Arriving at a packed Manchester Opera House in mid-December has become the official start of Christmas for my family, and this year’s star-studded performance of Snow White and the Seven Dwarfs seemed like the perfect way to get us in the festive mood.
A pantomime at the Manchester Opera House is guaranteed to feature a few familiar famous faces or stars of the moment, with previous performances featuring the likes of Louie Spence, Jodie Prenger and even Britain’s Got Talent winner Pudsey the dog. This year, however, seemed even more star-studded and even a little surreal.
This alternative take on Snow White and the Seven Dwarfs, as you would expect, is filled with the usual laughs, innuendo and topical references from the year to keep the whole family entertained.
The cast features Philip Olivier (‘Tinhead’ from Brookside to us oldies) as the Prince; Natalie Andreou as Snow White, Dallas and Naked Gun star Priscilla Presley as the Wicked Queen, and finally Warwick Davis, who plays head Dwarf Prof and also directs.
After a few technical glitches with the audio and a nervous start from Priscilla, it wasn’t long before everyone settled into the show; with special mentions going to Tam Ryan, who yet again expertly glues the show together, and Natalie Andreou who blew us away with some fantastic vocals in the early numbers.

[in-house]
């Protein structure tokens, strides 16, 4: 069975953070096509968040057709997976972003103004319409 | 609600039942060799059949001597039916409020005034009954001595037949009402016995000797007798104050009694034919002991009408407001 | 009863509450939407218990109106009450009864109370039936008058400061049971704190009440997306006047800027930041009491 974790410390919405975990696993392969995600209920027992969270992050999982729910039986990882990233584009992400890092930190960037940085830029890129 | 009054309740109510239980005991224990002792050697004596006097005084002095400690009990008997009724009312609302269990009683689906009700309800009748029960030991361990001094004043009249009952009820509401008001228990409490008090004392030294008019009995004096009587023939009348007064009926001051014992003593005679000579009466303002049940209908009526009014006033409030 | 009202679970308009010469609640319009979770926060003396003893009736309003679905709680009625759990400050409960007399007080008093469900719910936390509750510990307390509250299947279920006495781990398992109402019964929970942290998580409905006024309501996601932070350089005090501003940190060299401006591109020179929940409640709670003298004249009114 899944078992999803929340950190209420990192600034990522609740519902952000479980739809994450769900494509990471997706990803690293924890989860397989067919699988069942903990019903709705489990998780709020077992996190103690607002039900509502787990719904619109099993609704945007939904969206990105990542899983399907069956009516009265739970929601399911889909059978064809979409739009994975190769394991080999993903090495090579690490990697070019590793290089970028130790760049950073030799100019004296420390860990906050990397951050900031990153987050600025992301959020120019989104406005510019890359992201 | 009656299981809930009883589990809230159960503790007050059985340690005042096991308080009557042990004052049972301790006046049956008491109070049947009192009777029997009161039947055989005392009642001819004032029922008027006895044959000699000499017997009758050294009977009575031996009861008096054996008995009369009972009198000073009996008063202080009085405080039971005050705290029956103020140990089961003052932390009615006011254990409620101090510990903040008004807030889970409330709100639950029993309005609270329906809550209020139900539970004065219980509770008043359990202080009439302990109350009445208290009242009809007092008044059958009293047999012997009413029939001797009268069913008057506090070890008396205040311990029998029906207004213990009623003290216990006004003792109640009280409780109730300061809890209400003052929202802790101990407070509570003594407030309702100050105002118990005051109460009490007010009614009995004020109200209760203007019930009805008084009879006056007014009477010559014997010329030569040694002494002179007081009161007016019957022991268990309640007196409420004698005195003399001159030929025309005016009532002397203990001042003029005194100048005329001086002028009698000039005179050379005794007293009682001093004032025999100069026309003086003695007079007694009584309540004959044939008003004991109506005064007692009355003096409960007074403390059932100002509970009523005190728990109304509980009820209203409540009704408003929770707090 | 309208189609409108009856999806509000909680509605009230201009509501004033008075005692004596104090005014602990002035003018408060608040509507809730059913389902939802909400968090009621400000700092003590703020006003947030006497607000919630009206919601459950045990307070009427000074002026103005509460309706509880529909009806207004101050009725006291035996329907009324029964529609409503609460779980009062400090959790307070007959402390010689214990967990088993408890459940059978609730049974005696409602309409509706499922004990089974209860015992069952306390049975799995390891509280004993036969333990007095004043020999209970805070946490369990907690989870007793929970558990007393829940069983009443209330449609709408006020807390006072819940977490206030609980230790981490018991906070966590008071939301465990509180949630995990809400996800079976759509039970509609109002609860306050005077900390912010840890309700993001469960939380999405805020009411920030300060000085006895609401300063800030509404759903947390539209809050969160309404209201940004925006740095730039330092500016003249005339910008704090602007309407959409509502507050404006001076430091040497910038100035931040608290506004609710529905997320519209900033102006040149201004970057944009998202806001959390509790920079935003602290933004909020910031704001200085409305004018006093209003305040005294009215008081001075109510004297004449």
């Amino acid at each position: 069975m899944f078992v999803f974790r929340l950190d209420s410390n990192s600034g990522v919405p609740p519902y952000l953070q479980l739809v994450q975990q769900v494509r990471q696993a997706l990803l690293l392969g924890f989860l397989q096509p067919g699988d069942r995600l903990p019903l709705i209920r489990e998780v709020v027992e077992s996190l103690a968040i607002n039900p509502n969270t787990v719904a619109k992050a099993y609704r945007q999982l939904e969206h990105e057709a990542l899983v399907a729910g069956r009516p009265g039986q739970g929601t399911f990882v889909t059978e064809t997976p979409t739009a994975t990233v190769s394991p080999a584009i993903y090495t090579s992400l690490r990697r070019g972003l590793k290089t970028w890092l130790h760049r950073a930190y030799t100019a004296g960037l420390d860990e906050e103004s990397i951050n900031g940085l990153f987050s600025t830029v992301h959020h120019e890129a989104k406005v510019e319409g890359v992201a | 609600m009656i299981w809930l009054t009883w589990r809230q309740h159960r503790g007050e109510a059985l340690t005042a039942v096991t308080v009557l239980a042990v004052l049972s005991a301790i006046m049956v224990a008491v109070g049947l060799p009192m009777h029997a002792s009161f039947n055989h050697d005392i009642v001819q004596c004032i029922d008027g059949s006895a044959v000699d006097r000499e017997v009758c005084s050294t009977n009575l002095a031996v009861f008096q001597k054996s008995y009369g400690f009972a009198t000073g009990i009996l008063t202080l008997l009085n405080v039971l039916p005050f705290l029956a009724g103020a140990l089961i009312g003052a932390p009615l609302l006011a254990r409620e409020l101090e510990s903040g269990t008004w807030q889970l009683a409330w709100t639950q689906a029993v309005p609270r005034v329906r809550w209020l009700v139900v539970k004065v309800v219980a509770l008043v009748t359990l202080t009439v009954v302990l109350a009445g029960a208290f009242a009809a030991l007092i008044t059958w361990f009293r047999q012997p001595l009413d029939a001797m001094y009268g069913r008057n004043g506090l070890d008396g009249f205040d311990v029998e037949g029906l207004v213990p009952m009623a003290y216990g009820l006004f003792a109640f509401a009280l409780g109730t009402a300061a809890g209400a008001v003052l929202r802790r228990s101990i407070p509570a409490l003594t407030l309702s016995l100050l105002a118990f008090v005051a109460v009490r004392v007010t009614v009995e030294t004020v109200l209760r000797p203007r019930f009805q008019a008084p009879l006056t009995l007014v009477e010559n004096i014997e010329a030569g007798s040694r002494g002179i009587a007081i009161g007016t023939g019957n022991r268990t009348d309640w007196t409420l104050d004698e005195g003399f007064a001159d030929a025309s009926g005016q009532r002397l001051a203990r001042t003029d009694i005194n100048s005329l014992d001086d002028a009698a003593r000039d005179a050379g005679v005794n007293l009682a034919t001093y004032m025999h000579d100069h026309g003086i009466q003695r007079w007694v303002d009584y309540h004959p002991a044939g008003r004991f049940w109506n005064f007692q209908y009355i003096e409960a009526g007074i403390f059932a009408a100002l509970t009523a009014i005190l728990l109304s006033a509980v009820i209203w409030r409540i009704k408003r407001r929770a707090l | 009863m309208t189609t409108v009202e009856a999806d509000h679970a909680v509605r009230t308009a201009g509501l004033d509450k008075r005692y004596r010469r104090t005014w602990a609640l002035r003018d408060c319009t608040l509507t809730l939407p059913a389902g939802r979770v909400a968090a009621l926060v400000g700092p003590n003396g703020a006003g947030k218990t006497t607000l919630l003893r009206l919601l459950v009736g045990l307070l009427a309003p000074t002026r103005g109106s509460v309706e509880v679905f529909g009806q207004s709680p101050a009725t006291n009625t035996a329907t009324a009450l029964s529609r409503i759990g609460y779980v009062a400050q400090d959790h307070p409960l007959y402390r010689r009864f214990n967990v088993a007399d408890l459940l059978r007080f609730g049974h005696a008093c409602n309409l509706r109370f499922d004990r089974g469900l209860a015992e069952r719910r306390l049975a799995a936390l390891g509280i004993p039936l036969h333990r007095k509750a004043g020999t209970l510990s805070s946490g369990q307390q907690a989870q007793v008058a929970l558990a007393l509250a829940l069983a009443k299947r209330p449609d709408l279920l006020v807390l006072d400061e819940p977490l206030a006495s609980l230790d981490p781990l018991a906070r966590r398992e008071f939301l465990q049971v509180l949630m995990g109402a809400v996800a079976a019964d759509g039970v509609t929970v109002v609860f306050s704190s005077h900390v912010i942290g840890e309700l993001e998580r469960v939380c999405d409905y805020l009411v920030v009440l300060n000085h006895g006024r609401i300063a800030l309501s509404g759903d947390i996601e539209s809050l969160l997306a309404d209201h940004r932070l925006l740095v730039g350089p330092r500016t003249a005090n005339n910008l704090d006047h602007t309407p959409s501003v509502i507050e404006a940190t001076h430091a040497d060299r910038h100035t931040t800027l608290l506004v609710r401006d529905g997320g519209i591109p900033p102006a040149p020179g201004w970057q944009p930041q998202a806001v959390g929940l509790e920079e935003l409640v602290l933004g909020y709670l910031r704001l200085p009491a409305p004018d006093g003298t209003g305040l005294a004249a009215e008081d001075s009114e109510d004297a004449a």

The staging and use of lighting seemed far more elaborate than in previous years, with many scenes using layers of performance through different curtains, creating a really magical and dreamlike feel in places.
Midway through, we meet the newly named Dwarfs marching boldly into the middle of the audience, and giving us all a laugh before finding their way to the stage.
Led by Warwick Davis as Prof were Danny Blackner as Loopy, Pete Bonner as Cheeky, Peter Burroughs as Grumbly, Hayley Burroughs as Blusher, Annabelle Davis as Snoozy and Dean Whatton as Sniffles.
This is where the performance really picked up some steam, and any early awkward moments soon disappeared from memory.
Previous performances have always been full of audience participation, with the usual boos, hisses and ‘he’s behind you’ catchphrases and this was no different.
Young and old, the whole audience shouted and clapped throughout, which brought the best out of the cast.
With a sprinkling of Elvis and Star Wars jokes throughout, plus an incredibly random but fun end of show sing-a-long (it was about a £1 fish – still not sure why?) this year’s performance was an absolute cracker.